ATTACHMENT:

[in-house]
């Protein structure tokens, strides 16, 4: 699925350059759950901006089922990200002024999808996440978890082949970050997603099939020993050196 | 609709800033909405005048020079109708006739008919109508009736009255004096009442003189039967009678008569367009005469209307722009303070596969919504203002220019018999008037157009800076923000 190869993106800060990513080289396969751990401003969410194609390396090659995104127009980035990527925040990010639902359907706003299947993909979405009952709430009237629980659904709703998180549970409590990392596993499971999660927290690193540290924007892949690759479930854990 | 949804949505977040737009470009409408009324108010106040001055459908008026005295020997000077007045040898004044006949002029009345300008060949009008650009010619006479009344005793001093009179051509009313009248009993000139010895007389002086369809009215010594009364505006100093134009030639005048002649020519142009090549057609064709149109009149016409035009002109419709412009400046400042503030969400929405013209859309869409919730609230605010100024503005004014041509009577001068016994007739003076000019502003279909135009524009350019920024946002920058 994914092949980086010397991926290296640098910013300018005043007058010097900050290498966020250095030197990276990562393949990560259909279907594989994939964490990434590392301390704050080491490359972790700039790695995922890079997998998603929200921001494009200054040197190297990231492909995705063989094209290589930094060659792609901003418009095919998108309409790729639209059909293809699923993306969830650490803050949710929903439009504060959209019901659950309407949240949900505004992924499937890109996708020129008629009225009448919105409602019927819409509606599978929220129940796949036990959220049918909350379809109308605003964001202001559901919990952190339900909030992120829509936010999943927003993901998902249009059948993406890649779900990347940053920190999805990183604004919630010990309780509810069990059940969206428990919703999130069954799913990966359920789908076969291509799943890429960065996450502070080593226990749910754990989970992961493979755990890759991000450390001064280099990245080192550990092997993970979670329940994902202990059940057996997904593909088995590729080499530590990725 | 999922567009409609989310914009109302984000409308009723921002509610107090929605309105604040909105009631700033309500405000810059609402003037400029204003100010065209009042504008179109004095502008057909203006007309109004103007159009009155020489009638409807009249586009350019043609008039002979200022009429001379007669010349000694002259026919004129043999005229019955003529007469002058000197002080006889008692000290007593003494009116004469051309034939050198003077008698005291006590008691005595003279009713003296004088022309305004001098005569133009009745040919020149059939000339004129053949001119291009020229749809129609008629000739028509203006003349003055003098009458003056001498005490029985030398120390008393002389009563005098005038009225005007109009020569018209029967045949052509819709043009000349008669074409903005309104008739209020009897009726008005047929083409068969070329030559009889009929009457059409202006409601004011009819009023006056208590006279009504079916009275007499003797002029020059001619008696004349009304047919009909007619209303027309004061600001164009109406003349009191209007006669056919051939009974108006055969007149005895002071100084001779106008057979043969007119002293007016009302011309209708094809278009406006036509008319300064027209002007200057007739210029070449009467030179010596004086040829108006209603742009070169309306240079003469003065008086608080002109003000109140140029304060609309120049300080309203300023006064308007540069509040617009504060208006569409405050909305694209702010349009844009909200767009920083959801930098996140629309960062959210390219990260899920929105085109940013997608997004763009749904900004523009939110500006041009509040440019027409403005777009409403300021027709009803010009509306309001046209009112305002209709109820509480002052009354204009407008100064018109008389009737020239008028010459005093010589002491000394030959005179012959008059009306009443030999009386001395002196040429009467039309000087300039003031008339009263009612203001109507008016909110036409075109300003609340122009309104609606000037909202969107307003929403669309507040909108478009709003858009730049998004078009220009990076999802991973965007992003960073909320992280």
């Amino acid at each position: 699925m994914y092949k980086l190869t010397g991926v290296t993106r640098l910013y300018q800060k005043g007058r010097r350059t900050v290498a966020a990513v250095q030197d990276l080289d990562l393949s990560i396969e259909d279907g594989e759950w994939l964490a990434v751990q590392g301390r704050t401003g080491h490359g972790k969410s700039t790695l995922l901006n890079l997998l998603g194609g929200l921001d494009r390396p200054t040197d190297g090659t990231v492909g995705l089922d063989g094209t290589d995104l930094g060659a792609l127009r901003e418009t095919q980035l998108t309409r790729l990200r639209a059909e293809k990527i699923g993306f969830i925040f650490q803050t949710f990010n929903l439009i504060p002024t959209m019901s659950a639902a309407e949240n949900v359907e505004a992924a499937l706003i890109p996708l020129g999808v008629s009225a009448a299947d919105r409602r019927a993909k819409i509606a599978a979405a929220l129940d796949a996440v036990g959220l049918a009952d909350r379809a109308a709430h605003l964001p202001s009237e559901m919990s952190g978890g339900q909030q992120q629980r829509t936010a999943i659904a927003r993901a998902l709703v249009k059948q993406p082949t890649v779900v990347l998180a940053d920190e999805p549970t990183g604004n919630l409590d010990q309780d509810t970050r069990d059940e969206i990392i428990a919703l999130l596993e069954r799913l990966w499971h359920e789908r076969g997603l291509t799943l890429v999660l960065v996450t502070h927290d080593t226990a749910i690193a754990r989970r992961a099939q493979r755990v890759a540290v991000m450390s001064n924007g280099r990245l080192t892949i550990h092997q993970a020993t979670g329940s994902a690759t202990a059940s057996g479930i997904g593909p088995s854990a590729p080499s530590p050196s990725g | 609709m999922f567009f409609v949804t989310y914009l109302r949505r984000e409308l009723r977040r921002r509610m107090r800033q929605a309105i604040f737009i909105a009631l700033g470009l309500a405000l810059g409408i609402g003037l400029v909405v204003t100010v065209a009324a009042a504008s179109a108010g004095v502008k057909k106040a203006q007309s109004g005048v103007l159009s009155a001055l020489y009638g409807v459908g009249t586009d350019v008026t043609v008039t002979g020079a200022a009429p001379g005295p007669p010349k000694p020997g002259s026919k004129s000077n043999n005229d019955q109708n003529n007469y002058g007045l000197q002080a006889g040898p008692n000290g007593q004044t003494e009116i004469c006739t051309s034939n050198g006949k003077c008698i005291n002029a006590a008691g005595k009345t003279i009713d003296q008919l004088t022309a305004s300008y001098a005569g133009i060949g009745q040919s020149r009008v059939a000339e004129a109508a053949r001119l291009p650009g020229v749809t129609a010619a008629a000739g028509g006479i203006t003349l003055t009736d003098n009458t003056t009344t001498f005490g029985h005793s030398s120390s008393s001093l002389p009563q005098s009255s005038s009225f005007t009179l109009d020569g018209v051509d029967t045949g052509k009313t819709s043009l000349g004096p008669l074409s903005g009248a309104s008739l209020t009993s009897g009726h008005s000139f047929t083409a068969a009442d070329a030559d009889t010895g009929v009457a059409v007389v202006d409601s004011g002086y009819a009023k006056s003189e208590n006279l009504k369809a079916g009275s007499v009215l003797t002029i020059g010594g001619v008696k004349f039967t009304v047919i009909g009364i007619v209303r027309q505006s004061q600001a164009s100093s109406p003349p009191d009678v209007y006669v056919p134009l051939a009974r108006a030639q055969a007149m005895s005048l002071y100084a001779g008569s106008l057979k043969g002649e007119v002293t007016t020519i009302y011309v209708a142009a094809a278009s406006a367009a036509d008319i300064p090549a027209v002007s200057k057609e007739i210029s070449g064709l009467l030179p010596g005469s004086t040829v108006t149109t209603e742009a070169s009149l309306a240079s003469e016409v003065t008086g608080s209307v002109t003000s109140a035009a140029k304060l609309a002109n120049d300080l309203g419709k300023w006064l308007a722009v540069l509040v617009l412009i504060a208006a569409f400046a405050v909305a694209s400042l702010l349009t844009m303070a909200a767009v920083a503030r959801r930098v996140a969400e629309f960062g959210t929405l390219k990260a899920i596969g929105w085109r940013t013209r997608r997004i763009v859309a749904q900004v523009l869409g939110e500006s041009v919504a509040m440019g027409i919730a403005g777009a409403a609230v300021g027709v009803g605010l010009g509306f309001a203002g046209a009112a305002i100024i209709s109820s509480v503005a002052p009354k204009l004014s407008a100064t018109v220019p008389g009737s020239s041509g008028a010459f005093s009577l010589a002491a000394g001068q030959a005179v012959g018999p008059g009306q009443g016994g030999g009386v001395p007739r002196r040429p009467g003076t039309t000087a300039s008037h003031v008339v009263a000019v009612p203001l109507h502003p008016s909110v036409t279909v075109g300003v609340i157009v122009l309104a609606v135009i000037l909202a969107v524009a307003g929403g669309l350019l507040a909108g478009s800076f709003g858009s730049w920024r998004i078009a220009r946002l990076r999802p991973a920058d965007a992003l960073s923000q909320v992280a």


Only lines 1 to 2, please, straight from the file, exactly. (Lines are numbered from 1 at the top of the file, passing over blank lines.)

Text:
[in-house]
């Protein structure tokens, strides 16, 4: 699925350059759950901006089922990200002024999808996440978890082949970050997603099939020993050196 | 609709800033909405005048020079109708006739008919109508009736009255004096009442003189039967009678008569367009005469209307722009303070596969919504203002220019018999008037157009800076923000 190869993106800060990513080289396969751990401003969410194609390396090659995104127009980035990527925040990010639902359907706003299947993909979405009952709430009237629980659904709703998180549970409590990392596993499971999660927290690193540290924007892949690759479930854990 | 949804949505977040737009470009409408009324108010106040001055459908008026005295020997000077007045040898004044006949002029009345300008060949009008650009010619006479009344005793001093009179051509009313009248009993000139010895007389002086369809009215010594009364505006100093134009030639005048002649020519142009090549057609064709149109009149016409035009002109419709412009400046400042503030969400929405013209859309869409919730609230605010100024503005004014041509009577001068016994007739003076000019502003279909135009524009350019920024946002920058 994914092949980086010397991926290296640098910013300018005043007058010097900050290498966020250095030197990276990562393949990560259909279907594989994939964490990434590392301390704050080491490359972790700039790695995922890079997998998603929200921001494009200054040197190297990231492909995705063989094209290589930094060659792609901003418009095919998108309409790729639209059909293809699923993306969830650490803050949710929903439009504060959209019901659950309407949240949900505004992924499937890109996708020129008629009225009448919105409602019927819409509606599978929220129940796949036990959220049918909350379809109308605003964001202001559901919990952190339900909030992120829509936010999943927003993901998902249009059948993406890649779900990347940053920190999805990183604004919630010990309780509810069990059940969206428990919703999130069954799913990966359920789908076969291509799943890429960065996450502070080593226990749910754990989970992961493979755990890759991000450390001064280099990245080192550990092997993970979670329940994902202990059940057996997904593909088995590729080499530590990725 | 999922567009409609989310914009109302984000409308009723921002509610107090929605309105604040909105009631700033309500405000810059609402003037400029204003100010065209009042504008179109004095502008057909203006007309109004103007159009009155020489009638409807009249586009350019043609008039002979200022009429001379007669010349000694002259026919004129043999005229019955003529007469002058000197002080006889008692000290007593003494009116004469051309034939050198003077008698005291006590008691005595003279009713003296004088022309305004001098005569133009009745040919020149059939000339004129053949001119291009020229749809129609008629000739028509203006003349003055003098009458003056001498005490029985030398120390008393002389009563005098005038009225005007109009020569018209029967045949052509819709043009000349008669074409903005309104008739209020009897009726008005047929083409068969070329030559009889009929009457059409202006409601004011009819009023006056208590006279009504079916009275007499003797002029020059001619008696004349009304047919009909007619209303027309004061600001164009109406003349009191209007006669056919051939009974108006055969007149005895002071100084001779106008057979043969007119002293007016009302011309209708094809278009406006036509008319300064027209002007200057007739210029070449009467030179010596004086040829108006209603742009070169309306240079003469003065008086608080002109003000109140140029304060609309120049300080309203300023006064308007540069509040617009504060208006569409405050909305694209702010349009844009909200767009920083959801930098996140629309960062959210390219990260899920929105085109940013997608997004763009749904900004523009939110500006041009509040440019027409403005777009409403300021027709009803010009509306309001046209009112305002209709109820509480002052009354204009407008100064018109008389009737020239008028010459005093010589002491000394030959005179012959008059009306009443030999009386001395002196040429009467039309000087300039003031008339009263009612203001109507008016909110036409075109300003609340122009309104609606000037909202969107307003929403669309507040909108478009709003858009730049998004078009220009990076999802991973965007992003960073909320992280």